Our local parks have been lifelines during the national lockdown. However, whilst they remained open, the pandemic has had a devastating impact on council parks services and income generation. Now, we must ensure we invest so they are fit for the future and enjoyed by communities.
The Government announcement on 23 March 2020 that parks will remain open during the national lockdown to enable individuals to do one hour of exercise a day has propelled parks into the nation’s hearts and minds, proving their status as lifelines for local communities. However, whilst they remained open, the pandemic has had a devastating impact on council park services. The loss of external income due to the closure of facilities in parks and the loss of in kind volunteer contributions have left parks services in a vulnerable state.
The Local Government Association and the National Lottery Heritage Fund co-funded the research of six case studies demonstrating the financial impact COVID-19 has had on council parks services. The case studies looked at the projected income budgets pre-COVID-19, the loss of income generation, and the forecast outlook for the remainder of the financial year.
Parks have suffered a devastating loss of income
The findings demonstrate a large variation in loss of external income between the six case studies, ranging between £87,000 and £8.8 million. Council parks services, which are more reliant on commercial opportunities, have been badly affected by COVID-19. Key sources of loss of external income include sponsorship opportunities, outdoor events, car parking charges, sports bookings and visitor attractions, which ceased or were closed during the lockdown period.
On-going financial impact
Despite many facilities reopening, it is anticipated that there will be a continued loss of income as a direct result of the need to employ more staff or reduce visitor numbers to comply with social distancing guidelines. Many council parks services have also incurred additional operational costs relating to the provision of signage, Personal Protective Equipment, enhanced cleansing regimes and the purchase of new equipment. Additionally, capital projects have been impacted and the lockdown has led to a backlog of work. The lockdown period resulted in the temporary cessation of volunteering to protect volunteers many of whom were shielding - the loss of in-kind volunteer contribution to parks services has been significant, ranging between £12,000 and £1.56 million across the six case studies.
Healthier lives and greener places to live
Although the pandemic has been challenging there have been some unexpected benefits including increased biodiversity and an enhanced awareness at national and local level of how important parks and green spaces are to communities and how they benefit people's health and mental wellbeing. In addition, it has helped to develop a movement towards making the recovery a green one for example, there are now greater links between parks and their contribution to active travel and it has pushed climate change up the agenda. In many of the case studies, parks were featured in the council’s COVID-19 recovery plans.
Getting more people cycling and walking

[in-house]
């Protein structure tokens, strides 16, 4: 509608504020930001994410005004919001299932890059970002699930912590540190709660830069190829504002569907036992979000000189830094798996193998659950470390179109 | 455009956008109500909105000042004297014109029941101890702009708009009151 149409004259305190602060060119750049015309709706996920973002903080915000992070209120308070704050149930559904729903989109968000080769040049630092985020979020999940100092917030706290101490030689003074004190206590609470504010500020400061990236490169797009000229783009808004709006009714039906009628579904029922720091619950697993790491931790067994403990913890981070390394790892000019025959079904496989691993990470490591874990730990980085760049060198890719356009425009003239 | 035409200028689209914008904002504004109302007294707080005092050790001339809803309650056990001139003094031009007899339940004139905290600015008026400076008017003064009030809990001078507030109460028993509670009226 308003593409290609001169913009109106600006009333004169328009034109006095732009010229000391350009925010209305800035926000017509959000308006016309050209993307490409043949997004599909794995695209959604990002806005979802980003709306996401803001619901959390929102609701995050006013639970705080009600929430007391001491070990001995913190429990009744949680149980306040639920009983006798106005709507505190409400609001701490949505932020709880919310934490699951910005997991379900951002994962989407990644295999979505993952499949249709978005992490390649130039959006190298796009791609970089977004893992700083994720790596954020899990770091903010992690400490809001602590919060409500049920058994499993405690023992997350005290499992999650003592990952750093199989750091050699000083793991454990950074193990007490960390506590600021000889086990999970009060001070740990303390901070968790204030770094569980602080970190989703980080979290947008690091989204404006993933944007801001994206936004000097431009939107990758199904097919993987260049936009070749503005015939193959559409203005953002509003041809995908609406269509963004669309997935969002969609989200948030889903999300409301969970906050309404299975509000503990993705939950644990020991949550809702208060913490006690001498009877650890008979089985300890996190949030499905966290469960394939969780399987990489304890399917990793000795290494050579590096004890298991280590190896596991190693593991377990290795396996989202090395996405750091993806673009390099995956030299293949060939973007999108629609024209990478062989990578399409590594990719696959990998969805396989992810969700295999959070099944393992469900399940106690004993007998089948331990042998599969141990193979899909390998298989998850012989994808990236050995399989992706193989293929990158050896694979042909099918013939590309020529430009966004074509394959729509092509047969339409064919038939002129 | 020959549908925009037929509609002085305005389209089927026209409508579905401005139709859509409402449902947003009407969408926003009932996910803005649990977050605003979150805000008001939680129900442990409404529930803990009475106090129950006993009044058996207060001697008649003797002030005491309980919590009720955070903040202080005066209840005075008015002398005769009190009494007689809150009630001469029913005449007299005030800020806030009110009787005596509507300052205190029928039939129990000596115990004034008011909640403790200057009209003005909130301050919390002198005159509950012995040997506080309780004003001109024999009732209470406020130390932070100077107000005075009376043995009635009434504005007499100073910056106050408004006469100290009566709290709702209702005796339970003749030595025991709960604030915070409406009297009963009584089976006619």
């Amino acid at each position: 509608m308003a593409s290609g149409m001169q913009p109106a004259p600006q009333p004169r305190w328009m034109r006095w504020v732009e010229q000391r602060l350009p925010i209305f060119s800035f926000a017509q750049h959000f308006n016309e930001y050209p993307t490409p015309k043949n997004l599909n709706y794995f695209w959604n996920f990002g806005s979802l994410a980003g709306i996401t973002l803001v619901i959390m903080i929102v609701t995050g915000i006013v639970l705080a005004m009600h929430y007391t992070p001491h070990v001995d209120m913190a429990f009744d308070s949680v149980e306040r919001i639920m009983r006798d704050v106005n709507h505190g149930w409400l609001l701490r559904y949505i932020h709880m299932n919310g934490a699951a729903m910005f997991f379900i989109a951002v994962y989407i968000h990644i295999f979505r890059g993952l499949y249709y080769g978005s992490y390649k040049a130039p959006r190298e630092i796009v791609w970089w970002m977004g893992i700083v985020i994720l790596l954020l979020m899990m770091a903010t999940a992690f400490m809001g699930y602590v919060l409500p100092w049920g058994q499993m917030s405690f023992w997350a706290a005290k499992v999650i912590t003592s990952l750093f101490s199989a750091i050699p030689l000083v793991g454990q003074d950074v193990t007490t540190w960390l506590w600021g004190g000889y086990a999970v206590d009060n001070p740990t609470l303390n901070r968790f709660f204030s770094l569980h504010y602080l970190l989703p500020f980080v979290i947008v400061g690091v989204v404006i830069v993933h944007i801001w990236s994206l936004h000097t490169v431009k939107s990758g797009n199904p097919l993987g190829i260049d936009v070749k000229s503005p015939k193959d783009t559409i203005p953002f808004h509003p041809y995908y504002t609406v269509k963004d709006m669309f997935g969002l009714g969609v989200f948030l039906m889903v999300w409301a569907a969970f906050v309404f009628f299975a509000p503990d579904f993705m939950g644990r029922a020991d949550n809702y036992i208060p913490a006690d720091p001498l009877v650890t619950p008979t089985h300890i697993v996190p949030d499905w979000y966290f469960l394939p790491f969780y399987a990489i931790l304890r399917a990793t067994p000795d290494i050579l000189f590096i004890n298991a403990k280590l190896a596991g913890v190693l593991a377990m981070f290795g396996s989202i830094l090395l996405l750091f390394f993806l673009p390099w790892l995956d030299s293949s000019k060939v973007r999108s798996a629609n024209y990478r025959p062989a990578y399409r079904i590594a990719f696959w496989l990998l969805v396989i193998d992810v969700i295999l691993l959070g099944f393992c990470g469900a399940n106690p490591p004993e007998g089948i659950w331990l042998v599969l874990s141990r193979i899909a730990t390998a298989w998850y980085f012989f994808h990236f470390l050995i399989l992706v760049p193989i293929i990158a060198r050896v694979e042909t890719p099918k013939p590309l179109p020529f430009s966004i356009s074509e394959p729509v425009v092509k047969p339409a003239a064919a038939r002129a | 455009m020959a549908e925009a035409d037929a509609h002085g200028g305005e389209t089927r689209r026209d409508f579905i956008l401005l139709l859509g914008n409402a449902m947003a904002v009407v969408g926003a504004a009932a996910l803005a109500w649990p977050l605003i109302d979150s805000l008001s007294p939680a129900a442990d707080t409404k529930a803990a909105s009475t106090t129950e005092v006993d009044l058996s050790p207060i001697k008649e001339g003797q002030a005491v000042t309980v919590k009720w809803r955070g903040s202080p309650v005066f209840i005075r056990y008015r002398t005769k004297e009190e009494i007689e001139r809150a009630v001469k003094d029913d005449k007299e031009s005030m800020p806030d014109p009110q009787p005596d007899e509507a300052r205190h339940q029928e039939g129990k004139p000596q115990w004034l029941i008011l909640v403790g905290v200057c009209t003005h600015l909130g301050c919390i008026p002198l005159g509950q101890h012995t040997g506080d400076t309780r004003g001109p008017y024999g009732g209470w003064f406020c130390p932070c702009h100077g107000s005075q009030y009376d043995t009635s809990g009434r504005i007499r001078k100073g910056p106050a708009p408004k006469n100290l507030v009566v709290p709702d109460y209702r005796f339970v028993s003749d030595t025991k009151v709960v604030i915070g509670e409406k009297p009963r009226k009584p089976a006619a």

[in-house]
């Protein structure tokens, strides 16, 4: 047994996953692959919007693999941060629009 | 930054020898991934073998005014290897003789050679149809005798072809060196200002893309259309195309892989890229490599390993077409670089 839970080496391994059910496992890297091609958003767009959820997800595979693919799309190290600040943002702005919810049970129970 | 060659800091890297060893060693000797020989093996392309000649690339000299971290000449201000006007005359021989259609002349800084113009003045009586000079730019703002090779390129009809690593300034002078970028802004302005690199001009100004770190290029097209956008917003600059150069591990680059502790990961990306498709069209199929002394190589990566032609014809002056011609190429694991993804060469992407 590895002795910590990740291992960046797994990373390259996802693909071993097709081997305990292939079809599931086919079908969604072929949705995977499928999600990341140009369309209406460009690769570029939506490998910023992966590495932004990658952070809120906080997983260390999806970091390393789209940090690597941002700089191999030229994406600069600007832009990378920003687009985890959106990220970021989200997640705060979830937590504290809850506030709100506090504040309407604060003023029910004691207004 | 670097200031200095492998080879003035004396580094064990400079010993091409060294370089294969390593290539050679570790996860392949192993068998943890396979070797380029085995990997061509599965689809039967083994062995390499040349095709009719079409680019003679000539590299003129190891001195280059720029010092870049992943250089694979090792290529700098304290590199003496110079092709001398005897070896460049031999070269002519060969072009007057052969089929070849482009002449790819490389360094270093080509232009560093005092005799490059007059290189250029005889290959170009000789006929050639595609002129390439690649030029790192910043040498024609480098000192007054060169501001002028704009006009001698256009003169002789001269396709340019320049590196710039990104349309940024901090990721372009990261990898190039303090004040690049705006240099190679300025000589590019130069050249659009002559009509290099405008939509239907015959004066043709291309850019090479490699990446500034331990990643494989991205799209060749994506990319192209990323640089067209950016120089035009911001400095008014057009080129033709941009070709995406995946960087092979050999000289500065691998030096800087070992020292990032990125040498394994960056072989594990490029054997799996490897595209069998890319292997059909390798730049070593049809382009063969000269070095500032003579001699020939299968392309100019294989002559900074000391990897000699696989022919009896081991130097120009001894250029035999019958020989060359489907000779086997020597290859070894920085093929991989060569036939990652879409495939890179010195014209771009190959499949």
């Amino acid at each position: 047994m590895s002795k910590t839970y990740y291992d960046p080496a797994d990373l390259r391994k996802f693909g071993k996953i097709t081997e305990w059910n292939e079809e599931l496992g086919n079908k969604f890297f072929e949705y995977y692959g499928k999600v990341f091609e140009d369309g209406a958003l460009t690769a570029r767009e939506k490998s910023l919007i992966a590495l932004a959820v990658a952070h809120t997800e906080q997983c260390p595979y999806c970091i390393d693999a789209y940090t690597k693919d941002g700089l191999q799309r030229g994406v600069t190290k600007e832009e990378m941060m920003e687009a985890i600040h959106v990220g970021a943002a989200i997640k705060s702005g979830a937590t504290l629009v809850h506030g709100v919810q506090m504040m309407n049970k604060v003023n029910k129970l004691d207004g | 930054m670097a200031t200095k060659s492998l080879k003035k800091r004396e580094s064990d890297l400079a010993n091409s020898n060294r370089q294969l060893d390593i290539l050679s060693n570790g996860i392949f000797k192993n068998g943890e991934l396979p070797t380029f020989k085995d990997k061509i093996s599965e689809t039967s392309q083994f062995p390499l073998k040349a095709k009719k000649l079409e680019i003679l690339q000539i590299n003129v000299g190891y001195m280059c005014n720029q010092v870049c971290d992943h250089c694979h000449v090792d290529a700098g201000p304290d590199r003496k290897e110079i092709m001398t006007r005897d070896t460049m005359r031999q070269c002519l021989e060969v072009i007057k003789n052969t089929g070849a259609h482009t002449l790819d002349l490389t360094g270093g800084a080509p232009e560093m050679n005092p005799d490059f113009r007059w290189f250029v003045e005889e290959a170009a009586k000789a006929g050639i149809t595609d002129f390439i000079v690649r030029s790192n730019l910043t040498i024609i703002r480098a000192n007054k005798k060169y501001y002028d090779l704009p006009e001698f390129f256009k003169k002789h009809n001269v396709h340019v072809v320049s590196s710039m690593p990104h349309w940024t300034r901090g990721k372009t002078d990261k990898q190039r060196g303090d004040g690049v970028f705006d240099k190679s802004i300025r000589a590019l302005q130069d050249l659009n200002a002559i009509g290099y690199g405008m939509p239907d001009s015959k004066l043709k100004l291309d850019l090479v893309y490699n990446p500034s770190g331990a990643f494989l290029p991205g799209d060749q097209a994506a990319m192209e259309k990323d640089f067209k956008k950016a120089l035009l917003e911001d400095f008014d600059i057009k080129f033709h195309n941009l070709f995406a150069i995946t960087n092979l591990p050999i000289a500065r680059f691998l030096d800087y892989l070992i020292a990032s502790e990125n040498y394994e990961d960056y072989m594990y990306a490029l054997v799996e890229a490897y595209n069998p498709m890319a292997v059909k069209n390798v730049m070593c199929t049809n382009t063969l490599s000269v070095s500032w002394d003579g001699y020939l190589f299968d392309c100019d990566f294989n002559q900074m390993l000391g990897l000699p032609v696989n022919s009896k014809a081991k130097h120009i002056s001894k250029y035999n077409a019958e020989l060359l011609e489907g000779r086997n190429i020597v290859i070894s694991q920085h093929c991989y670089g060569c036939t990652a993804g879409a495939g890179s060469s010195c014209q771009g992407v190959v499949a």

The Government has already committed to spending £2 billion in this parliament on cycling and walking. During the first national lockdown period, many people used their hour of exercise to enjoy our public parks and green spaces, with Sport England data showing 30 per cent of people being more active during this time. As we invest the £2 billion in active travel, we must ensure that our parks and green spaces are fully connected to these plans and invested in. Building on the success of the Green Chain Walk and Thames path in London, when connected up, these spaces can make a powerful contribution to tackling obesity and getting more people active and improving mental wellbeing.
people were more active during the first national lockdown
Investing in our parks fit for the future
The way in which parks are funded has changed significantly over time. Since 2010 core council funding has reduced by over £250 million and the reliance on commercial income, fees and charges has increased. As these case studies show, this income has dropped to near zero during the pandemic.
It is going to take time to return to previous levels of income generation following Covid-19, particularly in terms of festivals and events, which attract large audiences. But parks have shown their importance to communities, especially during a period of crisis. They provide a cheap and cost-effective way to get people active, reduce obesity, boost mental wellbeing, and strengthen immune systems. At the same time, they can help act as green corridors for wildlife, refuges for pollinators, act as sustainable drainage systems, and mitigate the impact of air pollution.
Research by Public Health England has revealed that the most vulnerable do not have equal access to green space. We must ensure that parks are accessible and are in a good state to support everyone in the future, that is why we are calling on the Government to introduce a local, flexible £500 million Green Parks Fund to help unlock small scale, affordable initiatives to help the nation’s parks and green spaces recover and flourish, help to reduce obesity; ensure a healthier, more active nation in the future; reduce our carbon footprint; and prepare our communities for the inspiration provided by the Commonwealth Games.
Improving access to greenspace (PDF) - Public Health England
Comprehensive Spending Review 2020: LGA submission
Case studies: Financial impact of COVID-19 on parks services (2020-21)
Walsall Metropolitan Borough Council